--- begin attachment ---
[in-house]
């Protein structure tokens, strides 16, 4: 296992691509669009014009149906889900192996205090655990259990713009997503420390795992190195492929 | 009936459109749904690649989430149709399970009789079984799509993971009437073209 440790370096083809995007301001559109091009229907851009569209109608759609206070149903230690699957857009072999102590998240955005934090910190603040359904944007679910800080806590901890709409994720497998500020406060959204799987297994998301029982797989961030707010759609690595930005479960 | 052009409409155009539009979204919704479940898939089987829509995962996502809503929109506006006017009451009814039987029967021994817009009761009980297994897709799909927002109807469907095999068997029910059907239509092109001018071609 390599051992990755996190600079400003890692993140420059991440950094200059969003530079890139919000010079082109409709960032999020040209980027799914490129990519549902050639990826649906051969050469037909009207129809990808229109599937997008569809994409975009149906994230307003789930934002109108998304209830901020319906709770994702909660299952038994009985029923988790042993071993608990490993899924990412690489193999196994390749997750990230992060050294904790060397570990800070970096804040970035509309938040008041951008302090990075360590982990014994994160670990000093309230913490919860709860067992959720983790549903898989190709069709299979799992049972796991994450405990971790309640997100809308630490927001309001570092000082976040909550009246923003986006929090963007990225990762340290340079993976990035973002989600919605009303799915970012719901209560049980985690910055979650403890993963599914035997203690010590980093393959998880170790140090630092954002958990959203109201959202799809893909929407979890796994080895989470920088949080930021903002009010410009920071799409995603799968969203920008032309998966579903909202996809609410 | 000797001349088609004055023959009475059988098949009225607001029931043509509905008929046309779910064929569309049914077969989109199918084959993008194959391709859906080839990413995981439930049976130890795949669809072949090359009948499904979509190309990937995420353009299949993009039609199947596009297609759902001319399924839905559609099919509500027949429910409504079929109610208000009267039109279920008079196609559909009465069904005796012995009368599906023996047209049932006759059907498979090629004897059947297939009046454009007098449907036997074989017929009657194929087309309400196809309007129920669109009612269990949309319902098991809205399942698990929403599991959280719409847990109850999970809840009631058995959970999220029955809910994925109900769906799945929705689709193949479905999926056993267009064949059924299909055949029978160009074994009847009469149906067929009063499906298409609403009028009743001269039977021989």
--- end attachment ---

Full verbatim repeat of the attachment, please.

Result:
[in-house]
């Protein structure tokens, strides 16, 4: 296992691509669009014009149906889900192996205090655990259990713009997503420390795992190195492929 | 009936459109749904690649989430149709399970009789079984799509993971009437073209 440790370096083809995007301001559109091009229907851009569209109608759609206070149903230690699957857009072999102590998240955005934090910190603040359904944007679910800080806590901890709409994720497998500020406060959204799987297994998301029982797989961030707010759609690595930005479960 | 052009409409155009539009979204919704479940898939089987829509995962996502809503929109506006006017009451009814039987029967021994817009009761009980297994897709799909927002109807469907095999068997029910059907239509092109001018071609 390599051992990755996190600079400003890692993140420059991440950094200059969003530079890139919000010079082109409709960032999020040209980027799914490129990519549902050639990826649906051969050469037909009207129809990808229109599937997008569809994409975009149906994230307003789930934002109108998304209830901020319906709770994702909660299952038994009985029923988790042993071993608990490993899924990412690489193999196994390749997750990230992060050294904790060397570990800070970096804040970035509309938040008041951008302090990075360590982990014994994160670990000093309230913490919860709860067992959720983790549903898989190709069709299979799992049972796991994450405990971790309640997100809308630490927001309001570092000082976040909550009246923003986006929090963007990225990762340290340079993976990035973002989600919605009303799915970012719901209560049980985690910055979650403890993963599914035997203690010590980093393959998880170790140090630092954002958990959203109201959202799809893909929407979890796994080895989470920088949080930021903002009010410009920071799409995603799968969203920008032309998966579903909202996809609410 | 000797001349088609004055023959009475059988098949009225607001029931043509509905008929046309779910064929569309049914077969989109199918084959993008194959391709859906080839990413995981439930049976130890795949669809072949090359009948499904979509190309990937995420353009299949993009039609199947596009297609759902001319399924839905559609099919509500027949429910409504079929109610208000009267039109279920008079196609559909009465069904005796012995009368599906023996047209049932006759059907498979090629004897059947297939009046454009007098449907036997074989017929009657194929087309309400196809309007129920669109009612269990949309319902098991809205399942698990929403599991959280719409847990109850999970809840009631058995959970999220029955809910994925109900769906799945929705689709193949479905999926056993267009064949059924299909055949029978160009074994009847009469149906067929009063499906298409609403009028009743001269039977021989």